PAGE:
|The Truman Show (1993; Paramount Pictures)|
The Truman Show
Director: Peter Weir
Writer: Andrew Niccol
Starring: Jim Carrey, Ed Harris, Laura Linney, Noah Emmerich
Before 1998, I do not think anybody would have thought that Jim Carrey star in a film that would be nominated for multiple Academy Awards. The Truman Show, however, was Carrey’s chance to prove that not only could he act, but he could act in a great film and still bring his trademark energy and cheer to the role. This is a film about a man who discovers everything he ever knew was a fabrication, a design by a few people, and a man who sees himself as “the Creator”. It is an incredibly complex idea built on a far-fetched, but still somewhat believable, premise.
Truman was born on live TV. He was adopted before birth to become the subject of a television show that would document his entire life in real time. A massive town was created, with everyone but Truman in on the act. Myths and lies were made upon which his entire life was built and the show went so far as to have his father “killed off” to make him afraid of water, as the set is built inside one of the largest structures ever created. Truman’s world is a perfect one, where everyone knows and loves him and his happiness is a comfort for his millions of viewers, even if he does not know he is being watched. However, as an adult, his adventurousness and restlessness get the better of him and, after a series of events that cause him to become more than a little paranoid, he begins to discover the truth about his whole life.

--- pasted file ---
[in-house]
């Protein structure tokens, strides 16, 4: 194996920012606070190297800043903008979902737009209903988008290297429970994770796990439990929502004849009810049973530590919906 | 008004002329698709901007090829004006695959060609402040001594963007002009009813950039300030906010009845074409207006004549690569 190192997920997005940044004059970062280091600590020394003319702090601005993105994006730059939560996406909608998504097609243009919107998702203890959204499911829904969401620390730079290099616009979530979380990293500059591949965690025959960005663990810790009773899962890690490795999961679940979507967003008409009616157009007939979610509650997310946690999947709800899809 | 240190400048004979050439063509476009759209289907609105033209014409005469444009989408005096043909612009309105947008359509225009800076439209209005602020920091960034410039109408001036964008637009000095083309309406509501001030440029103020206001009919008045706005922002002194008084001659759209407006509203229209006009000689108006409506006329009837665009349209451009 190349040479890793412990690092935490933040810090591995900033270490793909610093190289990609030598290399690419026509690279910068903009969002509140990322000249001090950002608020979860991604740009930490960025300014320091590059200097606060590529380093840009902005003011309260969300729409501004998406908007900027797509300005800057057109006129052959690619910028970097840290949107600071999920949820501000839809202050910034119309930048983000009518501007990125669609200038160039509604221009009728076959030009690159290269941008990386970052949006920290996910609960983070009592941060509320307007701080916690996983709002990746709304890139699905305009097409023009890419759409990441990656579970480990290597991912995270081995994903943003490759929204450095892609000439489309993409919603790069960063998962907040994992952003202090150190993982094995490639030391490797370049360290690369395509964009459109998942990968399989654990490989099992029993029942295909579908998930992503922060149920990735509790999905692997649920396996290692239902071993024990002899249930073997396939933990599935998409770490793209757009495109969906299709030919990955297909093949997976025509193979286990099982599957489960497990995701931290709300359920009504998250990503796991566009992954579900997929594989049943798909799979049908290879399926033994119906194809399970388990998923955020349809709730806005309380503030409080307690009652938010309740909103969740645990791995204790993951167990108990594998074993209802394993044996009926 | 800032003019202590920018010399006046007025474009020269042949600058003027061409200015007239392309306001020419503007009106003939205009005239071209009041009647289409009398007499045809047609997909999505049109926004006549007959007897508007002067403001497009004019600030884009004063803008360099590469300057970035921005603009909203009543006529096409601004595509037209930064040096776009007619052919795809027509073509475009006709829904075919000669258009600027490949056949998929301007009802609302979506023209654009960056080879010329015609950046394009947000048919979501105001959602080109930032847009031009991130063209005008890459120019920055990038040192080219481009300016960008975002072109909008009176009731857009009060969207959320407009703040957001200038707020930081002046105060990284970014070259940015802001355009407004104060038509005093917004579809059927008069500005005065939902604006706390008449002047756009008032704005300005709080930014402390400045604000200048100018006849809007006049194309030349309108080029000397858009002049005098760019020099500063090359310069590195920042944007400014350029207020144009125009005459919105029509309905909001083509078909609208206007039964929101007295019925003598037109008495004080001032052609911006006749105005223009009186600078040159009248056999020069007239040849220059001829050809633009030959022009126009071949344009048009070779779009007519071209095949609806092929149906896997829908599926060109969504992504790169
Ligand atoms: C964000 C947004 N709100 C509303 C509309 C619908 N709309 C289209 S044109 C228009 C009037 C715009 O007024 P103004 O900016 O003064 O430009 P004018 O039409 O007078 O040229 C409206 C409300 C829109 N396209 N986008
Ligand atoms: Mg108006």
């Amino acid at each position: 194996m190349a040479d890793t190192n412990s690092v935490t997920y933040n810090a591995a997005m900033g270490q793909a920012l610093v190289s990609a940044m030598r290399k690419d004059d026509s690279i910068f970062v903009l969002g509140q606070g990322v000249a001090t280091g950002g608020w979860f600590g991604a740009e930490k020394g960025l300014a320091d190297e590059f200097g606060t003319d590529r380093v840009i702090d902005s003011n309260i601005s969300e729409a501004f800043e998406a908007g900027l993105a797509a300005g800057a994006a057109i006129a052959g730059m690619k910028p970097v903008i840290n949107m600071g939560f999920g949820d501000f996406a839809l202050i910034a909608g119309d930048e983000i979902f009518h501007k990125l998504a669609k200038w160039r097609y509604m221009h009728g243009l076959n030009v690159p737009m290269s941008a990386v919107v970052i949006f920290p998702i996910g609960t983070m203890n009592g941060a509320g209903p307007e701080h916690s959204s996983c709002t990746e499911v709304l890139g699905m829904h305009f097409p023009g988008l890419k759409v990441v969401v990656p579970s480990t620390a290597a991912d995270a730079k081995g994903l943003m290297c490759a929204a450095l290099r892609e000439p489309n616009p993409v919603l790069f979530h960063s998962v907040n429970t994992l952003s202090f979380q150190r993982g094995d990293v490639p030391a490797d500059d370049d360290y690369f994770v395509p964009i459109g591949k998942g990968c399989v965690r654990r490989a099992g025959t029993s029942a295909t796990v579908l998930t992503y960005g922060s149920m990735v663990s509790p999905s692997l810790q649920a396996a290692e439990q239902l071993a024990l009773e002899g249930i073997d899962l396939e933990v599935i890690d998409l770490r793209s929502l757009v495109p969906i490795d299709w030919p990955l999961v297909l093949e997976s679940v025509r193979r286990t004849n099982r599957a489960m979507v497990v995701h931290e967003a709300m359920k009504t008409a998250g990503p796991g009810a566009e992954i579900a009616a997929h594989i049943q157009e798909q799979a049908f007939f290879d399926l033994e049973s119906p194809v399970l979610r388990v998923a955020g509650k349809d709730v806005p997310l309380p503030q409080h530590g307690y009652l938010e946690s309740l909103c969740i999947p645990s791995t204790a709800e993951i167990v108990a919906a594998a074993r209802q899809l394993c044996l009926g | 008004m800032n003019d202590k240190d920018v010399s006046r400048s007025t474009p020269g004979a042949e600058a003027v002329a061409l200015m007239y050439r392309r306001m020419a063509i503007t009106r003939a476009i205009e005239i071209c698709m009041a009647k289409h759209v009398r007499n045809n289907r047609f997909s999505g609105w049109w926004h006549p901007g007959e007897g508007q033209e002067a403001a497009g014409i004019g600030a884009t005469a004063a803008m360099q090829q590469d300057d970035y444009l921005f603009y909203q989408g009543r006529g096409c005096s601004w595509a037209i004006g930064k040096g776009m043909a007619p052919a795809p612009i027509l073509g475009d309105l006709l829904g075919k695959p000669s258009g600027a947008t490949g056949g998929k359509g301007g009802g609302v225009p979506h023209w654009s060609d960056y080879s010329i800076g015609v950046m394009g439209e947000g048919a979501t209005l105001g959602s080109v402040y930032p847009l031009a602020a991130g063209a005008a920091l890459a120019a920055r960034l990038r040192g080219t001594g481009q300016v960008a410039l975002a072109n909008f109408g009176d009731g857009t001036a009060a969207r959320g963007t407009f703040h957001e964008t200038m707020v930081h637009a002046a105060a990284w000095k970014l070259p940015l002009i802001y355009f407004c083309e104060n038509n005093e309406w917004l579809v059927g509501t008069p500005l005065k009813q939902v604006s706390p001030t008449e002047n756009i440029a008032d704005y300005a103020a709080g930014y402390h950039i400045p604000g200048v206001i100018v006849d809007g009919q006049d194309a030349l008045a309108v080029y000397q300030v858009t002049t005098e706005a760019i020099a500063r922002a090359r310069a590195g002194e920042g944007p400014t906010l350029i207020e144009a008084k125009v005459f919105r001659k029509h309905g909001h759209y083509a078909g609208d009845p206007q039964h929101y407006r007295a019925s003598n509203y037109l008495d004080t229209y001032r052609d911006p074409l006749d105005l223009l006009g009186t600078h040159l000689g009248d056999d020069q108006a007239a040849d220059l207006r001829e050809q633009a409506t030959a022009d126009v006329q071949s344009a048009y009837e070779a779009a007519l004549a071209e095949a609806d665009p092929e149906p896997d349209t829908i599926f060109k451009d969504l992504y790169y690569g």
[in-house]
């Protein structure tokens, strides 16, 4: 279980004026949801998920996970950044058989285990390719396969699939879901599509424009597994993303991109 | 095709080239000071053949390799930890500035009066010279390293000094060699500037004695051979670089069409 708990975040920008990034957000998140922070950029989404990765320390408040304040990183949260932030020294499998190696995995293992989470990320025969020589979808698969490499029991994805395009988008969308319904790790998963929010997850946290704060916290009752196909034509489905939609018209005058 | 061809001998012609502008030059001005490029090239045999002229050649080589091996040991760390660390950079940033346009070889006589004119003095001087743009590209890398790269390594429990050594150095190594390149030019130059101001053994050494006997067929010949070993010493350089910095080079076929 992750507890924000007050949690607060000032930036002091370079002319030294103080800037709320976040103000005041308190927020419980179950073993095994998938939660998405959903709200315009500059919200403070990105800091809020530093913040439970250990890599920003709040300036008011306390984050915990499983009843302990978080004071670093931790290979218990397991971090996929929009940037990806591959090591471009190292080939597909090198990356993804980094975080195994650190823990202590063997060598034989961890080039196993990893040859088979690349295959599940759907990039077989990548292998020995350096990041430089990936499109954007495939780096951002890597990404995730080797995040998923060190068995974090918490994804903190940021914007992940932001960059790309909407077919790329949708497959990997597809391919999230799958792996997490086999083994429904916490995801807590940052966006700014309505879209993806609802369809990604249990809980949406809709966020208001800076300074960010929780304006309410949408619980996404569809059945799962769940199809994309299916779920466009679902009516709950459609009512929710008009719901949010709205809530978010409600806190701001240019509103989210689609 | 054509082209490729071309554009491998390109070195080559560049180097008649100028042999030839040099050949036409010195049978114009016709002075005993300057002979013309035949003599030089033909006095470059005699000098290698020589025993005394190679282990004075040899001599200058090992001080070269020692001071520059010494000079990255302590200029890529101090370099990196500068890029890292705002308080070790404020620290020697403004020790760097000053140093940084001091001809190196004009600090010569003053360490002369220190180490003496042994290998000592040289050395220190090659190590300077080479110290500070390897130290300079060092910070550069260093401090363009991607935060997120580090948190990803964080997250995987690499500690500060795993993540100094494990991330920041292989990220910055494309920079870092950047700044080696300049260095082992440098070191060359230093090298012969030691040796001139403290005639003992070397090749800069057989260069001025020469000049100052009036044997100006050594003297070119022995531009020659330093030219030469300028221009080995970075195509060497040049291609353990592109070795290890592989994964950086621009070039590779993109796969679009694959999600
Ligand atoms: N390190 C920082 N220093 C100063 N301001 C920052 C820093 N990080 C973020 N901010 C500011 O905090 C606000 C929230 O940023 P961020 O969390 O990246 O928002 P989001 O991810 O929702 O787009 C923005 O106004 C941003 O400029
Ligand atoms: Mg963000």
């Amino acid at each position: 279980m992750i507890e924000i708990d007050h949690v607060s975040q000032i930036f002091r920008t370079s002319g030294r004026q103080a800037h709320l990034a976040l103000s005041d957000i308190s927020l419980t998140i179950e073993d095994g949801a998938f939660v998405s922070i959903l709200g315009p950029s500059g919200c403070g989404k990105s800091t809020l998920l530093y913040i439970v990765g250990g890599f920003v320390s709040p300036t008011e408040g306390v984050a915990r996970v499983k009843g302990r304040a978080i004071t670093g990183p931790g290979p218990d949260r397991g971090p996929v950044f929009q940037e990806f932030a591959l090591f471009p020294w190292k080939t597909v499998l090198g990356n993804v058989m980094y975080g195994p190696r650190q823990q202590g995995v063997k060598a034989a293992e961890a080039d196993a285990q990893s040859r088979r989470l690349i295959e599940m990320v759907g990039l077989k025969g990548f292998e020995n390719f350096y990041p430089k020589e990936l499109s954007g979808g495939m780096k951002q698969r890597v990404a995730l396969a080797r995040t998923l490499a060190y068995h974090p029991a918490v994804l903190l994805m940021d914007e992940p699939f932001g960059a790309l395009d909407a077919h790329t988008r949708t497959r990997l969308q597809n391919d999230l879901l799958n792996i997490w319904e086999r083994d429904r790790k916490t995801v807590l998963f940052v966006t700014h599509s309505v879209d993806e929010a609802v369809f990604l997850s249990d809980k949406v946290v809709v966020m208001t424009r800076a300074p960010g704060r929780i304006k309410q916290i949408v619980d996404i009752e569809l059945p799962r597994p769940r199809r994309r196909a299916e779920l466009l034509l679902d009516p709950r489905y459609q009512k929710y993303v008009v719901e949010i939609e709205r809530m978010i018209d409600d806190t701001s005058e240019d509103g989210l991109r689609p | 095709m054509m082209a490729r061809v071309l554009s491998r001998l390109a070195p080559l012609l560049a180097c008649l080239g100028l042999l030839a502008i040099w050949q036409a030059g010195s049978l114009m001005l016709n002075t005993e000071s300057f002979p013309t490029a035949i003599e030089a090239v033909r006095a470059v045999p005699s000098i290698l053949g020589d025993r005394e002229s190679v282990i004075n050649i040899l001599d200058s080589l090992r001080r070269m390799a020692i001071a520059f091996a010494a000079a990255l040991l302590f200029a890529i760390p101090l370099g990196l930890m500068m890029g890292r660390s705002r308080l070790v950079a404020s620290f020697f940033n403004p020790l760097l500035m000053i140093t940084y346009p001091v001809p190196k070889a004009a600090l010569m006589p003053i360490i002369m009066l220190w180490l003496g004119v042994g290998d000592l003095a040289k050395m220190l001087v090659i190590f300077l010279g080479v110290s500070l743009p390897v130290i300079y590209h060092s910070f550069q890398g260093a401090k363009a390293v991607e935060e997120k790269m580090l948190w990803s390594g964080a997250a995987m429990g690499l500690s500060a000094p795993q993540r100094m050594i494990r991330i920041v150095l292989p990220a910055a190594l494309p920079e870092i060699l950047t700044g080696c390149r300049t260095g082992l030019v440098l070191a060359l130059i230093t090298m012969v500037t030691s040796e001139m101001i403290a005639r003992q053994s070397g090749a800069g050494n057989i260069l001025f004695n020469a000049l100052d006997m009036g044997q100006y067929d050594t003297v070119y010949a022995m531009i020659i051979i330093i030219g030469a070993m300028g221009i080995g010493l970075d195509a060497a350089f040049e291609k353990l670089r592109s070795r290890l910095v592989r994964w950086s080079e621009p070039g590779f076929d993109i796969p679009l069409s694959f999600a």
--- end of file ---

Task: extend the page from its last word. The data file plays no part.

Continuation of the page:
Jim Carrey gives one of his best performances here as a kindhearted man living a carefree existence. Carrey’s bright smile and warmth really shine through here as all of his previous films more or less required him to subdue those traits. Here, however, he is completely and totally convincing as a once-oblivious man faced with a shocking reality.
The Truman Show is a must-see for all movie fans, casual or otherwise. The film is funny, smart and existential and it has a great screenplay. Ed Harris gives an awesome supporting performance as Cristof, the director of The Truman Show, a man obsessed with Truman but, whose career depends on the show’s continued run, yet seems to also care at the same time. I see Christof as the idea of a deity, one being who can control the world of any man. He is dichotomous, both moral and immoral, selfish and selfless, and his actions are both reprehensible and fathomable.
How far will one man go to preserve his legacy? If you have lived your whole life in utter comfort only to find it was a fabrication, would you reject it to embrace freedom? The Truman Show is a social experiment and a smart idea written and filmed with love and patience. It is allegorical. Escaping slavery to embrace the responsibility of freedom. It is an astounding concept, but this is not a fast comedy romp. It is a deliberate light drama and a movie that lets us really get to know Truman as a character before his world crumbles around him. It is definitely a journey that everyone should experience.